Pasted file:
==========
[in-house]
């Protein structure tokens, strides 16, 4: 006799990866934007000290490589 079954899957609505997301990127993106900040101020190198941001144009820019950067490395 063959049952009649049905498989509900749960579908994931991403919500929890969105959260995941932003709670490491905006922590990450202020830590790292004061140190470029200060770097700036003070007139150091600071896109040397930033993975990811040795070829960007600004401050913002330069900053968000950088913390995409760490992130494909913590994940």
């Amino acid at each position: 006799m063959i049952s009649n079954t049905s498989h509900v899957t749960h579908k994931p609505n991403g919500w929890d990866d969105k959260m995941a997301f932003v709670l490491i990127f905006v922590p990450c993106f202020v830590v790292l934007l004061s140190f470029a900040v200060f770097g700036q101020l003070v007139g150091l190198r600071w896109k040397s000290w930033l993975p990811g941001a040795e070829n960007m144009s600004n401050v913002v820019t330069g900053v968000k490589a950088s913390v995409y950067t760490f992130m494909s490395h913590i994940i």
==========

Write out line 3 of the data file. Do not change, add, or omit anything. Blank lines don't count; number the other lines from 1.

């Amino acid at each position: 006799m063959i049952s009649n079954t049905s498989h509900v899957t749960h579908k994931p609505n991403g919500w929890d990866d969105k959260m995941a997301f932003v709670l490491i990127f905006v922590p990450c993106f202020v830590v790292l934007l004061s140190f470029a900040v200060f770097g700036q101020l003070v007139g150091l190198r600071w896109k040397s000290w930033l993975p990811g941001a040795e070829n960007m144009s600004n401050v913002v820019t330069g900053v968000k490589a950088s913390v995409y950067t760490f992130m494909s490395h913590i994940i």